William Whyte’s core idea in The Organization Man is that the Protestant Ethic that characterized financial and personal success in American history had been replaced in modern times by the Social Ethic. This stressed the group as the source of creativity and emphasized that the greatest need of...

James Surowiecki's The Wisdom of Crowds: Why the Many are Smarter than the Few and How Collective Wisdom Shapes Business, Economics, Societies, and Nations

James Surowiecki's The Wisdom of Crowds: Why the Many are Smarter than the Few and How Collective Wisdom Shapes Business, Economics, Societies, and Nations

Nikki Springer
May 15, 2018

In The Wisdom of Crowds, New Yorker columnist, Surowiecki, explores the question of whether the many are better than an elite few – no matter their qualifications – at solving problems, promoting innovation and making wise decisions. Surowiecki’s text uses multiple case studies and touches on the...

Jacques Derrida's Structure, Sign, and Play in the Discourse of Human Science

Jacques Derrida's Structure, Sign, and Play in the Discourse of Human Science

Tim Smith-Laing
May 15, 2018

Jacques Derrida’s Structure, Sign, and Play is one of the most controversial and influential philosophical texts of the 20th century. Delivered at a conference on structuralism at Johns Hopkins, the lecture took aim at the critical and philosophical fashions of the time and radically proposing a...

Michel Foucault's What is an Author?

Michel Foucault's What is an Author?

Tim Smith-Laing
May 15, 2018

Michel Foucault’s 1969 essay “What is an Author?” sidesteps the stormy arguments surrounding “intentional fallacy” and the “death of the author,” offering an entirely different way of looking at texts. Foucault points out that all texts are written but not all are discussed as having “authors”. So...

Sandra M. Gilbert and Susan Gubar's The Madwoman in the Attic: The Woman Writer and the Nineteenth-Century Literary Imagination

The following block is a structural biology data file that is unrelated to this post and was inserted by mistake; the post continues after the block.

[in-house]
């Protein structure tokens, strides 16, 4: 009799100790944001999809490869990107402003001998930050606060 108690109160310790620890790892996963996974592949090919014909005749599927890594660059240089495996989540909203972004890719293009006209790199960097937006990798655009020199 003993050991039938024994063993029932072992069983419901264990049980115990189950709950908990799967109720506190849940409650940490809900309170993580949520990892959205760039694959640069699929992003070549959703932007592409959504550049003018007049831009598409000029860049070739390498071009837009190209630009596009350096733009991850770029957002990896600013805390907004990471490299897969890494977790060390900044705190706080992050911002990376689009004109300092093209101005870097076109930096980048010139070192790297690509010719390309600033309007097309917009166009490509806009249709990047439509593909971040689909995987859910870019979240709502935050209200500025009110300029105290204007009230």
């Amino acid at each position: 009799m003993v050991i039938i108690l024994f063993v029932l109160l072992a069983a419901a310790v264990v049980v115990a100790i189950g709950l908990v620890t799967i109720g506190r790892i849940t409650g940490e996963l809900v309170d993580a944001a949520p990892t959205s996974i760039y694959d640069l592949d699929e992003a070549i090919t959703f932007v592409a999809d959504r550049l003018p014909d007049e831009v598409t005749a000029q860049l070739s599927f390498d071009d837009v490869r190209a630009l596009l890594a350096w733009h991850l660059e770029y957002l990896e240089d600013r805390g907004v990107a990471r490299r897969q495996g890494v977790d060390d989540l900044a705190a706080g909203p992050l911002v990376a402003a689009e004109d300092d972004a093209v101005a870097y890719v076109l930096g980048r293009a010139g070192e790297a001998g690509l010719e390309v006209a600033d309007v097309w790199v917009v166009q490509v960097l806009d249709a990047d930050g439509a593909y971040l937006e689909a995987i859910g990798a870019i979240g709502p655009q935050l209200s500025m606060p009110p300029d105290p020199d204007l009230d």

Sandra M. Gilbert and Susan Gubar's The Madwoman in the Attic: The Woman Writer and the Nineteenth-Century Literary Imagination

Rebecca Pohl
May 15, 2018

The 1979 publication of Susan Gubar and Sandra M. Gilbert’s ground-breaking study The Madwoman in the Attic marked a founding moment in feminist literary history as much as feminist literary theory. In their extensive study of nineteenth-century women’s writing, Gubar and Gilbert offer radical...

Stephen Greenblatt's Renaissance Self-Fashioning: From More to Shakespeare

Stephen Greenblatt's Renaissance Self-Fashioning: From More to Shakespeare

Liam Haydon
May 15, 2018

What is a self? Greenblatt argues that the 16th century saw the awakening of modern self-consciousness, the ability to fashion an identity out of the culture and politics of one’s society. In a series of brilliant readings, Greenblatt shows how identity is constructed in the work of Shakespeare,...

Eve Kosofsky Sedgwick's Epistemology of the Closet

Eve Kosofsky Sedgwick's Epistemology of the Closet

Christien Garcia
May 15, 2018

In this book, Sedgwick examines texts from Europe and America such as Wilde, Nietzsche and Proust and considers the historical moment when sexual orientation came to be as important a signifier of personhood as gender had been for centuries. In doing this, Sedgwick provides a history of sexuality...